“Breaking the story” seems to have different areas within it though: it’s quite different to brush off a rude comment that someone makes versus them stealing the silverware off of the table while you were in the kitchen cooking dinner. Physical, tangible effects seem to be more permanent and troublesome than an odd social behavior and that a system needs to react to those with different tactics.

  8. JJ86 Says:

    In most RPG games that I have played like Arcanum or Fallout, you have the option of things you want to say in a conversation. You can be mean to someone and they will stop the conversation, never to talk to you again. Other conversation choices depend on the reputation variable. The reputation can be dependent on factions that you are allied with or whether you are good or evil. Therefore it evolves through the game depending on choices you make to limit or expand relationships with other characters.

    Obviously it is somewhat different with these games where all possible conversations are prewritten but there is a large combination of them that are taken into account. I actually prefer a system that presents a finite but immense choice of conversation possibilities. It is easier to develop a tree of consequences yet still allows for a variety of directions to go for the evolution of different relationships.

  9. DmGoober Says:

    The idea that the user is never wrong has the same problem as 100% open ended game play. In both cases the user can do anything which basically means that the designer can do nothing. Which means that every such game is identical. Buy one such game, do anything you want, never have to buy another game.

    The other problem with the idea that the user is never wrong is that users are usually not that skilled at being interesting. Would you pay money to go to a Shakespeare play where the lines were all made up by the audience members? No! You go to a Shakespeare play to hear Shakespeare’s ideas. While games are a little bit more flexible, the idea behind a game is for the designer to share some interesting ideas with you — which means that the designer can simply decide that the user is wrong, in order to share those ideas correctly.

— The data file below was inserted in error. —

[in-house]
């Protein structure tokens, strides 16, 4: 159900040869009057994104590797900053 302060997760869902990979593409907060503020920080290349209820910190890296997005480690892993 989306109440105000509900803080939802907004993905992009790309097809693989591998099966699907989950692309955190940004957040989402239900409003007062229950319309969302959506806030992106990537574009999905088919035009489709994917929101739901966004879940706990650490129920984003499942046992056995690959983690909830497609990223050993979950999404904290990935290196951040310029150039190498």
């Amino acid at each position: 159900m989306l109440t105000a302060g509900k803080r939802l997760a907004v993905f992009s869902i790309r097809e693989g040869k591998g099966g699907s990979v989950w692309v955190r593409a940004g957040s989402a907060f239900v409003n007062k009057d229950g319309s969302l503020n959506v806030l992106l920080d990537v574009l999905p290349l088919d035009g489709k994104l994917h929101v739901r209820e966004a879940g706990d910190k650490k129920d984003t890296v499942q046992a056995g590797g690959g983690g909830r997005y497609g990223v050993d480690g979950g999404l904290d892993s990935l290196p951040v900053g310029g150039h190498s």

How many of you have played Call of Duty? How many of you have really gone out of your way to save your teammates (even though they basically keep respawning whether you save them or not?) In this case, players go out of their way to save their anonymous squadmates. This is yet another case of players becoming MORE emotionally involved in characters that are LESS developed. If the character can’t break your suspension of disbelief by saying something stupid to you, then your disbelief remains suspended, no?

  10. B. Rickman Says:

    I’m not sure why a designer would want to spend so much time creating fun experiences for players who are interested in breaking the story, unless you are in fact trying to create an open-ended experience, as DMGoober said. If the system responds to absurd actions by turning the scene into a farce, you’re only diverting resources away from the story you intended to tell.

  11. Jill Says:

    Actually, I have several friends who truly thought Online Caroline was real. They’d followed three or four episodes and were appalled when I broke the news that she was fictional. These are smart people, you know? Perhaps not fiction scientists, but regular, smart people.

  12. andrew Says:

    Brandon, the reason I’d imagine having the system turn the story into a farce if the player wanted to, is simply exactly that, because the player wanted to. I’d love to see a system that could adapt that well to what the player wanted to do. That’s not to say the system would never push back, never disagree with the player, never have a will of its own. It think it’s possible for a system to be both adaptable and willful — to often go where the player wants to go, yet also oppose and conflict with the player at times. Like a good parent, really.

    Do you think I’m too nice? ;-}

    Regarding your comment “the story you intended to tell”, please jump to my latest post “making, not telling“.